Dear Robot is an anthology of nineteen science fiction stories told in a variety of epistolary styles. Letters, scientific notes, manuals, and emails all tell different stories about the future. From a behavioral contract for interstellar exchange students to a transmission from an astronaut in space, these sometimes humorous, sometimes heartbreaking stories all use their structure to amplify their message-especially when that message is that a band of deadly robots are chipping away at the door.
Brought to you this week by Thanksgiving.
Please. Please. Is it Thanksgiving yet. Is it my holiday of family and friends and complete and utter sloth. Please. Am I at my parents’ house yet, watching old seasons of Great British Bake Off and the new season of Masterchef Junior. All I want for Thanksgivingmas is to be home already.
Perhaps another way to put it is that as a writer who isn’t rich enough to not have a job or antisocial enough to not want friends, you have to be a master thief. You have to steal every ounce of time you can. Scribble notes on receipts; revise when the boss turns his back. Grab every speck of time you can until you have enough for a book to bloom in. That might take a year or a decade, but the little stolen moments will eventually add up.
A really good read about shaping a story collection. Now halfway into my NaNoWriMo project, the Frankenstein’s-monstering of a project is starting to show itself, the bumps of writing this one thing every day building into the texture of each story I finish. It’s interesting, and I only wonder if that idea of texture will survive into the revision stages, or how it’ll translate into something else. Hmm!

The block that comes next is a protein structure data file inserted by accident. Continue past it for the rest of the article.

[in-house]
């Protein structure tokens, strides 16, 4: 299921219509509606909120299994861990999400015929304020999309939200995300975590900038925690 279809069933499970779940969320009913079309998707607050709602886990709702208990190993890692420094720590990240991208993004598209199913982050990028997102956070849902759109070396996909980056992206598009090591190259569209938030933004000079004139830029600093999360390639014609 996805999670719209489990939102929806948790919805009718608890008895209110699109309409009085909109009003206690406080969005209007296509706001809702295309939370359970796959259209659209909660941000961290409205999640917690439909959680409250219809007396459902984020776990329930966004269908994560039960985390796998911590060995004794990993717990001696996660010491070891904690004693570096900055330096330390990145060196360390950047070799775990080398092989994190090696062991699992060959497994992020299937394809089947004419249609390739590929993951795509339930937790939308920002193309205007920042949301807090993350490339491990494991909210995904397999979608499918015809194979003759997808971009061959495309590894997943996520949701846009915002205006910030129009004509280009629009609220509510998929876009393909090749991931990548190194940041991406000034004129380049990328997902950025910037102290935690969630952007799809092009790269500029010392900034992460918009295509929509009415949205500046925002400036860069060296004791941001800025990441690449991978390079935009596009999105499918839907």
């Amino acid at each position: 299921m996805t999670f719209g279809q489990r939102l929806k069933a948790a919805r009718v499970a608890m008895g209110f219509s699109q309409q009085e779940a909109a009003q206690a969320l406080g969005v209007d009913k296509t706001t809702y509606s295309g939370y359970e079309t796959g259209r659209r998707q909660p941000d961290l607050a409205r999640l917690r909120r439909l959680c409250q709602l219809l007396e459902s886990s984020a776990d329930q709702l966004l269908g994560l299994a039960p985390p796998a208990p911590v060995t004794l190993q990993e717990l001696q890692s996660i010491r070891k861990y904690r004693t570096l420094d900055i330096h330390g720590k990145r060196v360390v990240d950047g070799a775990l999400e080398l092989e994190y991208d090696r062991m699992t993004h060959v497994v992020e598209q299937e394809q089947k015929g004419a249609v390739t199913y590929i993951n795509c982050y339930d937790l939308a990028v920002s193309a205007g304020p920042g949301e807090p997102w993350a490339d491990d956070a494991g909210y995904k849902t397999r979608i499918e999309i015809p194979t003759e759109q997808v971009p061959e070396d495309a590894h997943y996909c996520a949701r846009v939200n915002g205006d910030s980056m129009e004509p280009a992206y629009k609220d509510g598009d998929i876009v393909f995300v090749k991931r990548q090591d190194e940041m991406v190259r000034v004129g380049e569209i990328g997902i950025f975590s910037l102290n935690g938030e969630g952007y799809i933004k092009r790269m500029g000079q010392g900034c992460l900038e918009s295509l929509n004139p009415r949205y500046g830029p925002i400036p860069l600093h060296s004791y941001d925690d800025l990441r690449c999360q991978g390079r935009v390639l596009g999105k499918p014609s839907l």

What if climate change was as scary as the 1950s-era Soviet Union, or terrorists? What would that look like? Would we come up with something as ostentatious and awe-inspiring as the Apollo space program? Would we find ourselves fighting energy proxy wars in other countries — sneakily funding solar installations, sending renewable energy propaganda out over the airwaves, Voice of America style?
It’s a depressing and probably accurate theory presented here: that the only way to get funding for global warming would be by directing the DoD’s interests towards it and having them fund it. It’s depressing because sheer terror might be the only thing that could work in creating progressive climate policies.
Remember #IliadLive from this past summer? The Almeida Theatre spent another day performing Homer, this time recruiting a huge cast to perform the Odyssey. Almeida livetweet the performance and also made a Storify of viewers’ tweets throughout the day, highlighting the different performers and locations used throughout. STANLEY TUCCI READ ON A BOAT.
Listening to these amazing professional actors perform the Odyssey brought the work into a light that I haven’t seen in years. It’s easy to get lost in the Iliad because it’s such a character-driven story compared to the Odyssey—honestly, it’s amazingly character-driven compared to almost everything that’s survived from antiquity. The Odyssey, at least how I approach it, is just as important as the Iliad, but for totally different reasons; Odyssey is far more about the act of storytelling, the act of writing, the act of keeping track of plots and layers of presentation and the ten different things happening in any given moment. Odyssey is much more valuable for how it looks at the importance of telling stories. That’s all people do in the Odyssey: they do one thing, and tell five stories about it, to different audiences, in different times and places, and for different reasons. It’s wonderful. I could get used to these annual performances.
This is why I believe in intoxication — because it is true to say I believe in it, though I have given it up: drunk, none of us is any better than any other. When drunk we are not trying to be great. When drunk we are fine with the abject instead. I like the way that everyone turns for now toward the abject, as if it is a home.